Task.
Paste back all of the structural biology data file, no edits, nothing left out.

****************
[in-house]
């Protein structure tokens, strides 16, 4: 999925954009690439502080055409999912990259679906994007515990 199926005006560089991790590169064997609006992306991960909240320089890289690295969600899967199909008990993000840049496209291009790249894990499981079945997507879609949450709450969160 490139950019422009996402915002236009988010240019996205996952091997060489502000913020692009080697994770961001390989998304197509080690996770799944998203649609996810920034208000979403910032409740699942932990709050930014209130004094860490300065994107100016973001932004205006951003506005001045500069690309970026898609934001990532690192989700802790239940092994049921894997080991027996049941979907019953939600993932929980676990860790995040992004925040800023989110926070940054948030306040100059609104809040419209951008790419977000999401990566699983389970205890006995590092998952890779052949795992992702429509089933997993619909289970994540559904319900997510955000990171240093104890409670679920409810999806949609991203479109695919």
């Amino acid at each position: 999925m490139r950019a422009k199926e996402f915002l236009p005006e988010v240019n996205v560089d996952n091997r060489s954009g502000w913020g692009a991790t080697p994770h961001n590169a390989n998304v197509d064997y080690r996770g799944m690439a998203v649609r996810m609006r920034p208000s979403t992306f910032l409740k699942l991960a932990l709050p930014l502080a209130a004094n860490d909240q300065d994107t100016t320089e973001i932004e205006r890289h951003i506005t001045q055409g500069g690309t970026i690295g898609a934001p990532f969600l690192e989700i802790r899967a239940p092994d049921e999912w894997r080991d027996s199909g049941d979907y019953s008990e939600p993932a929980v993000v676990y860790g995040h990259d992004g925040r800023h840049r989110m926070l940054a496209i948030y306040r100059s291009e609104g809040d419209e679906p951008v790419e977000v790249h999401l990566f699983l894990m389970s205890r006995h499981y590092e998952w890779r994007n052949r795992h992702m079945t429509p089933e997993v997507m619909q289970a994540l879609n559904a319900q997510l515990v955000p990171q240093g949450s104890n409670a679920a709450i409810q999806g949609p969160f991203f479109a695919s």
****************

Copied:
[in-house]
């Protein structure tokens, strides 16, 4: 999925954009690439502080055409999912990259679906994007515990 199926005006560089991790590169064997609006992306991960909240320089890289690295969600899967199909008990993000840049496209291009790249894990499981079945997507879609949450709450969160 490139950019422009996402915002236009988010240019996205996952091997060489502000913020692009080697994770961001390989998304197509080690996770799944998203649609996810920034208000979403910032409740699942932990709050930014209130004094860490300065994107100016973001932004205006951003506005001045500069690309970026898609934001990532690192989700802790239940092994049921894997080991027996049941979907019953939600993932929980676990860790995040992004925040800023989110926070940054948030306040100059609104809040419209951008790419977000999401990566699983389970205890006995590092998952890779052949795992992702429509089933997993619909289970994540559904319900997510955000990171240093104890409670679920409810999806949609991203479109695919």
């Amino acid at each position: 999925m490139r950019a422009k199926e996402f915002l236009p005006e988010v240019n996205v560089d996952n091997r060489s954009g502000w913020g692009a991790t080697p994770h961001n590169a390989n998304v197509d064997y080690r996770g799944m690439a998203v649609r996810m609006r920034p208000s979403t992306f910032l409740k699942l991960a932990l709050p930014l502080a209130a004094n860490d909240q300065d994107t100016t320089e973001i932004e205006r890289h951003i506005t001045q055409g500069g690309t970026i690295g898609a934001p990532f969600l690192e989700i802790r899967a239940p092994d049921e999912w894997r080991d027996s199909g049941d979907y019953s008990e939600p993932a929980v993000v676990y860790g995040h990259d992004g925040r800023h840049r989110m926070l940054a496209i948030y306040r100059s291009e609104g809040d419209e679906p951008v790419e977000v790249h999401l990566f699983l894990m389970s205890r006995h499981y590092e998952w890779r994007n052949r795992h992702m079945t429509p089933e997993v997507m619909q289970a994540l879609n559904a319900q997510l515990v955000p990171q240093g949450s104890n409670a679920a709450i409810q999806g949609p969160f991203f479109a695919s």